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ANALYSIS

How the forecasts for Hurricane Dorian compared to what really happened

As chaotic as the storm seemed, the official National Hurricane Center forecast was fairly accurate

  • 1 min to read

Between August 24 and September 7, 2019, the National Hurricane Center published 60 forecast advisories on Hurricane Dorian. Here's a look at how those forecasts stacked up against the actual path the storm took. Shown in blue are the official forecast tracks, while the actual path the center of the storm took is shown in black.

What you can see is that most of the time the actual track (in black) was within the forecast cone. The periods of greatest uncertainty occurred as the storm passed by Puerto Rico and again as it passed over the Bahamas.

Once Dorian passed the Bahamas and started meandering northward, the forecast honed in on a track taking the storm just off the South Carolina coast. From this point on, the forecast remained remarkably consistent. Shown below in red are the official forecast tracks compared with the storm's actual path in black.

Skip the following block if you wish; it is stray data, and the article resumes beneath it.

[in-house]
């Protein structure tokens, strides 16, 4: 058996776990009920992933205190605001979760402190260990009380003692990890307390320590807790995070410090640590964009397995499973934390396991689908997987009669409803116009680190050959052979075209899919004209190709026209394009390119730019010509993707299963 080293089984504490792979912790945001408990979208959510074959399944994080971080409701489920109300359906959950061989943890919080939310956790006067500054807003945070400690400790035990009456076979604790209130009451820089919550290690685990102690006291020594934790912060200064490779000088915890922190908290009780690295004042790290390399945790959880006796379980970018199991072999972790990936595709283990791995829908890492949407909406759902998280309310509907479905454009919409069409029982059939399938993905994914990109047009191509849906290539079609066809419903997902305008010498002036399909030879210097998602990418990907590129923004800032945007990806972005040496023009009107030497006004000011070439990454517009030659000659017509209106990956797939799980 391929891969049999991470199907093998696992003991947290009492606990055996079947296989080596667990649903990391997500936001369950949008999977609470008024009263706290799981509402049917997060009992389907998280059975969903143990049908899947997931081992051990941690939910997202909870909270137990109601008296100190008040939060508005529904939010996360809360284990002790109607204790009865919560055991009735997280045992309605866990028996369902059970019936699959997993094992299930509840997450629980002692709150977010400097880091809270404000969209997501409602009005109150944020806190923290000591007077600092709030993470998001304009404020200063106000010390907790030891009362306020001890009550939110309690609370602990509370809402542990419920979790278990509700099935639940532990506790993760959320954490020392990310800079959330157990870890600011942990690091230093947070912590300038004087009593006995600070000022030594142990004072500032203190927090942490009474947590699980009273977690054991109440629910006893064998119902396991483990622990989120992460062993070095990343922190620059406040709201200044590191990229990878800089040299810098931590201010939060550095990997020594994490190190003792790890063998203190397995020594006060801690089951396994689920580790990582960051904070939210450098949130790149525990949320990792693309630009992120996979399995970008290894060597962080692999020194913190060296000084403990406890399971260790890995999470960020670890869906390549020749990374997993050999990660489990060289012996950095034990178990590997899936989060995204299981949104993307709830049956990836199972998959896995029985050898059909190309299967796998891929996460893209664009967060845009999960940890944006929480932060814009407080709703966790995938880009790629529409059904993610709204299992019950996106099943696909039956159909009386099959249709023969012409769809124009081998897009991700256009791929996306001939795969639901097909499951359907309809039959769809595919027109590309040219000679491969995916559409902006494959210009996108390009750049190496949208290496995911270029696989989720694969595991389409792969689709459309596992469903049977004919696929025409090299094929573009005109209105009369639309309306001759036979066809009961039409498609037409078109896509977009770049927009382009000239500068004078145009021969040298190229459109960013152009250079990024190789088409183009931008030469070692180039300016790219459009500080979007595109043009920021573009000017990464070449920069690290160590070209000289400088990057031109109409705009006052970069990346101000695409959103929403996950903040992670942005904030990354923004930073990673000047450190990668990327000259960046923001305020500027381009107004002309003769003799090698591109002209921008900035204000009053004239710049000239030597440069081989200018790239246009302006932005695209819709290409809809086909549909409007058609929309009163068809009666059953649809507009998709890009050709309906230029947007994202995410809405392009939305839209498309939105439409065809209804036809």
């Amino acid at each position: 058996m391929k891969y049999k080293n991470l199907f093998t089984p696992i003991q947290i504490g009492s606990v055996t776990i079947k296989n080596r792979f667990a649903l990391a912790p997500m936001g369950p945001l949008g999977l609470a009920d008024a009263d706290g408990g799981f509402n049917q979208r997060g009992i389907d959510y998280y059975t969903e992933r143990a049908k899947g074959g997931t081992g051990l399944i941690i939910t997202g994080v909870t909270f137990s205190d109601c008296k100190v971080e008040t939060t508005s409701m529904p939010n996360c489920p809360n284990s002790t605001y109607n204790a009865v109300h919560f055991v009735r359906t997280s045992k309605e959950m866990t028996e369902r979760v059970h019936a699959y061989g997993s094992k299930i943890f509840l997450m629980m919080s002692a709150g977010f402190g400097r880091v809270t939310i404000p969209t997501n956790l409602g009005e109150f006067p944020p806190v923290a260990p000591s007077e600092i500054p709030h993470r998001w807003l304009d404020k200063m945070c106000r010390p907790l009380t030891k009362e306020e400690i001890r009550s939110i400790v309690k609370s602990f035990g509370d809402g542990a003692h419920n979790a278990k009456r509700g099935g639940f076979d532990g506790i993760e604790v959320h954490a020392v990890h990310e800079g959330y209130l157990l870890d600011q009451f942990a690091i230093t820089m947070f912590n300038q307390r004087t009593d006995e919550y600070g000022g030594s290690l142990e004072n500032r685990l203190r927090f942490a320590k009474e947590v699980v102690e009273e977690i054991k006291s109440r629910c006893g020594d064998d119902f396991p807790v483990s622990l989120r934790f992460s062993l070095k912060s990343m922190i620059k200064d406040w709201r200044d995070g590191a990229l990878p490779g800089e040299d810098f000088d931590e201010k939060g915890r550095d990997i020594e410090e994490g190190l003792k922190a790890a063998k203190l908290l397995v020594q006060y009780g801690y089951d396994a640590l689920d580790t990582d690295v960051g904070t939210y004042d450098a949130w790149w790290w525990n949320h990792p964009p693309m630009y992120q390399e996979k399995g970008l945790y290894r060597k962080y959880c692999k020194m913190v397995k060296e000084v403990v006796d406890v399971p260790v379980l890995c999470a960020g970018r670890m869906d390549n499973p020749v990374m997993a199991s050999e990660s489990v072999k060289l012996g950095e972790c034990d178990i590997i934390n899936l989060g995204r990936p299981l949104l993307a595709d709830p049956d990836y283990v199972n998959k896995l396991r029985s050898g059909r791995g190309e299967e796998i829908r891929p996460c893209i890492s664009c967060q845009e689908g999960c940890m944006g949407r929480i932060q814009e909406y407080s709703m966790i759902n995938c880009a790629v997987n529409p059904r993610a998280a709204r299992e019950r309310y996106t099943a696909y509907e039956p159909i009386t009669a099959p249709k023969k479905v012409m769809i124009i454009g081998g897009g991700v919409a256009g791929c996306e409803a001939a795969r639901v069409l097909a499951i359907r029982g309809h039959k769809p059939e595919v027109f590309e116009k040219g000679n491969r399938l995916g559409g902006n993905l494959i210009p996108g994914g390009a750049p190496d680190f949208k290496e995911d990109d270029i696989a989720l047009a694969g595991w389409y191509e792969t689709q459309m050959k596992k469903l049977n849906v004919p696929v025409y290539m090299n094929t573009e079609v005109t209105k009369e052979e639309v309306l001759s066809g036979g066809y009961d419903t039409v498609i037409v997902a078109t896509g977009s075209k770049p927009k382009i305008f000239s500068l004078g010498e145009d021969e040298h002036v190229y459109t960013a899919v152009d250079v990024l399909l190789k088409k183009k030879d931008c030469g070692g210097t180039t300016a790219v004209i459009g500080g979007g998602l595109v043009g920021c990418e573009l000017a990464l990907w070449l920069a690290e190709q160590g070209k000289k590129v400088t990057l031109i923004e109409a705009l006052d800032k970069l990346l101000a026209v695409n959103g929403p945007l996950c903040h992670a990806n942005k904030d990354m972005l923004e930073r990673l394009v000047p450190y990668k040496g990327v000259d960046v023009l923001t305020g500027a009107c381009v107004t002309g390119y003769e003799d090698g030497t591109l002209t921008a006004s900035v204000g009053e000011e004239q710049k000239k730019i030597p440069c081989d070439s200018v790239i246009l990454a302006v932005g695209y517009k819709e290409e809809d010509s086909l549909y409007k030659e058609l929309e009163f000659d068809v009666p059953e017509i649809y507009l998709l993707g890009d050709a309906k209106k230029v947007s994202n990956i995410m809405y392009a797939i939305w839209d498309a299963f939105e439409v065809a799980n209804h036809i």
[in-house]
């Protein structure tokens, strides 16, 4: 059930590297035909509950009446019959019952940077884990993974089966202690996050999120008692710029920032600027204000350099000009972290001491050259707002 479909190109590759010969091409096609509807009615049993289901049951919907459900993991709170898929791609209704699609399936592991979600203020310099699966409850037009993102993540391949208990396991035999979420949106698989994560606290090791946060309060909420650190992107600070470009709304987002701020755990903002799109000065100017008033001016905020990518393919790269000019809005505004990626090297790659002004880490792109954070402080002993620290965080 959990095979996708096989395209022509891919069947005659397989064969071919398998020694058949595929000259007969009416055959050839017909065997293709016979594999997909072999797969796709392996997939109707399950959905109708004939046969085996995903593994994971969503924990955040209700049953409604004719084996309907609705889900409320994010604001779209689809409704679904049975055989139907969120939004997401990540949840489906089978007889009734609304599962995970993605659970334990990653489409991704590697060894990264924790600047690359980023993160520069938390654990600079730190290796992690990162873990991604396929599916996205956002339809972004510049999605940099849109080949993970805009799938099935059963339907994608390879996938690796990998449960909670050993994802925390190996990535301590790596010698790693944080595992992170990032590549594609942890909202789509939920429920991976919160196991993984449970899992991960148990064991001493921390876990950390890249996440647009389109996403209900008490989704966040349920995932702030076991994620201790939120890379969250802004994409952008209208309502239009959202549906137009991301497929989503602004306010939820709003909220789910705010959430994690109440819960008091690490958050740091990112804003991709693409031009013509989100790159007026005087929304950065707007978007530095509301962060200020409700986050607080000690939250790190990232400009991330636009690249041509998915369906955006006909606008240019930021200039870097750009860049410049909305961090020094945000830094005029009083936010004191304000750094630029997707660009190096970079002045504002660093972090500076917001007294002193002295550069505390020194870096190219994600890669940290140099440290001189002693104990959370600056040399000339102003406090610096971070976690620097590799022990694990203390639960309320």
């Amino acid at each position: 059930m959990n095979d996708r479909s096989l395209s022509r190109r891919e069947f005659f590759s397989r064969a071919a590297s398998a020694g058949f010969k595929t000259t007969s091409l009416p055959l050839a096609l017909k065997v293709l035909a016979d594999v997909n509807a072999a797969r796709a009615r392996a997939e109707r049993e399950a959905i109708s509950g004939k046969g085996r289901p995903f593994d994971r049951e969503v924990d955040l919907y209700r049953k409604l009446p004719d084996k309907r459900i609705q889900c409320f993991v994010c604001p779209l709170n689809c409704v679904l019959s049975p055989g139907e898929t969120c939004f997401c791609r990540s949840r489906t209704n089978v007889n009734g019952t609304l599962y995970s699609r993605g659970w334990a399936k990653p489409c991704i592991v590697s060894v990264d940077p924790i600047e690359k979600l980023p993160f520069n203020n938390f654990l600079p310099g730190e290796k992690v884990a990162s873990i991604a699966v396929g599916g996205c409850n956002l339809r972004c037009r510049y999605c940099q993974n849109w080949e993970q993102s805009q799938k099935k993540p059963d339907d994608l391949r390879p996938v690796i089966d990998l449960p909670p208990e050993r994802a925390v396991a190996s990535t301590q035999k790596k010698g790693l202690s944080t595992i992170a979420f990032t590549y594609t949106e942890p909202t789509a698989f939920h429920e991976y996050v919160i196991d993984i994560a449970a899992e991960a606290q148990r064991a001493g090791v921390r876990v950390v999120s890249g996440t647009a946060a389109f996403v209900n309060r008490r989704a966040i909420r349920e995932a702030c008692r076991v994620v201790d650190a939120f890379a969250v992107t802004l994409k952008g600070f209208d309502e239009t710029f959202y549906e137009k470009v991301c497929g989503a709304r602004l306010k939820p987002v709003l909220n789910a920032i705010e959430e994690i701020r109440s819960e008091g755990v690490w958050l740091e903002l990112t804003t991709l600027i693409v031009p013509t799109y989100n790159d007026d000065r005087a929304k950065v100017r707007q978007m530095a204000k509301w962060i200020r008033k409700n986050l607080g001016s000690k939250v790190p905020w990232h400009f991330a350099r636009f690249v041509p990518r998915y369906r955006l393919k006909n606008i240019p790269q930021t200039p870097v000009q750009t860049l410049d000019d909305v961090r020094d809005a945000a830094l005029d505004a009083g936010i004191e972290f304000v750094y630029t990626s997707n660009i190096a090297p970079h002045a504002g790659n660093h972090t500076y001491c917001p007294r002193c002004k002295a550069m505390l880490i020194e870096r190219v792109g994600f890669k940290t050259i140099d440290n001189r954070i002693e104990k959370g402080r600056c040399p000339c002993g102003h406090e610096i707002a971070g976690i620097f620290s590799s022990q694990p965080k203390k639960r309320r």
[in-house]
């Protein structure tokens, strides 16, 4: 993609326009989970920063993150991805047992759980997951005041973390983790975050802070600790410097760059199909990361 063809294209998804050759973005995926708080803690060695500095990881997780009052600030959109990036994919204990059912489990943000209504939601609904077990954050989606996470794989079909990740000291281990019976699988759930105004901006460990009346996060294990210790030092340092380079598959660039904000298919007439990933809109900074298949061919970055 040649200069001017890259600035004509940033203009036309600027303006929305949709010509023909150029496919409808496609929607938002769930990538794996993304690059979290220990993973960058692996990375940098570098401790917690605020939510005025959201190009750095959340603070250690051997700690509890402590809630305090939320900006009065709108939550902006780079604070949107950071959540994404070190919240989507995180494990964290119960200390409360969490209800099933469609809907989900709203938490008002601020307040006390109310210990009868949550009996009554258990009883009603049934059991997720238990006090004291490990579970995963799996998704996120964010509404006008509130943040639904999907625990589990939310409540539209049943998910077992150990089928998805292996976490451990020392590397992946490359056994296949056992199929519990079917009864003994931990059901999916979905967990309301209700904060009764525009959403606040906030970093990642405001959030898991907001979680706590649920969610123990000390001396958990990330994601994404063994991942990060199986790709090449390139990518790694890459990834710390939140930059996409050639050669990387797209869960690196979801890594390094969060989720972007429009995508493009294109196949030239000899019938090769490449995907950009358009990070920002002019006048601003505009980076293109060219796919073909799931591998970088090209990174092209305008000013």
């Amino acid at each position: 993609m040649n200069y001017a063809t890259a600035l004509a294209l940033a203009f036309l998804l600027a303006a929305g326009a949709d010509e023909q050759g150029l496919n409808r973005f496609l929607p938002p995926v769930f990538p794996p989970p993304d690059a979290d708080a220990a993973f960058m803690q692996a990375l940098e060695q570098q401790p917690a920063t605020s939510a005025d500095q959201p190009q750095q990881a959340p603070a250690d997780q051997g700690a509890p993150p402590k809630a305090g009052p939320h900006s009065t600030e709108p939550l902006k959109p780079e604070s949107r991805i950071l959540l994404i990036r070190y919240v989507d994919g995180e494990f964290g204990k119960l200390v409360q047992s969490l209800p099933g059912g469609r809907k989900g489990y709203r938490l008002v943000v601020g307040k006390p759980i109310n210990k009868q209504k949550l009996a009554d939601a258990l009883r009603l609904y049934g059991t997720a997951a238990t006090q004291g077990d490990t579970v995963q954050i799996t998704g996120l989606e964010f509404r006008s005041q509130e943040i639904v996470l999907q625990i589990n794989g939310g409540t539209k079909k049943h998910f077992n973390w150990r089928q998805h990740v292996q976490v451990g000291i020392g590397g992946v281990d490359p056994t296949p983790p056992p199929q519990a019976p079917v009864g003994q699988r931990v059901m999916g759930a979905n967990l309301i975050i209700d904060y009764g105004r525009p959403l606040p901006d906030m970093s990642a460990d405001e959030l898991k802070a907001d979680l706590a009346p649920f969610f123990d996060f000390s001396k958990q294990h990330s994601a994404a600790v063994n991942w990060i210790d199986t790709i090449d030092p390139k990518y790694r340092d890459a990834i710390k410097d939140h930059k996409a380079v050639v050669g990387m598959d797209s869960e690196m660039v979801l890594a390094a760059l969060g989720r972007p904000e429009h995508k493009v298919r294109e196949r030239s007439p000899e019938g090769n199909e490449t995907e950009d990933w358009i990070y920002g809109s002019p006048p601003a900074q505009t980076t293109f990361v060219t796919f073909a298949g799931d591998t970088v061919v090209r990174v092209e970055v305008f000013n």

The takeaway is that the official NHC forecast is the most important forecast to pay attention to. It consistently outperforms individual computer models. It's also important to understand that the forecast cone shows where the center of a storm could be in the future. Dorian is a good example of a storm that did not always follow the path along the center of the cone.

Hurricane Wire is a pop-up newsletter during hurricane season that delivers anyone who lives on the East Coast all the information they need to know as storms brew in the Atlantic and beyond.


Another important takeaway is that while NHC forecasters are skilled at making 3-day predictions, their four and five day predictions are noticeably less accurate. In the map below, prediction locations made four and five days out are shown in orange and red. Notice how the orange and red dots deviate the most from the path the storm actually took. The numbers in the circles represent how many hours in the future that predicted location is for.

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J. Emory Parker is the interactive editor at The Post and Courier. Before joining the paper in 2013, he was a molecular biologist. His focus is on blending journalism, science, and technology to tell stories in innovative ways.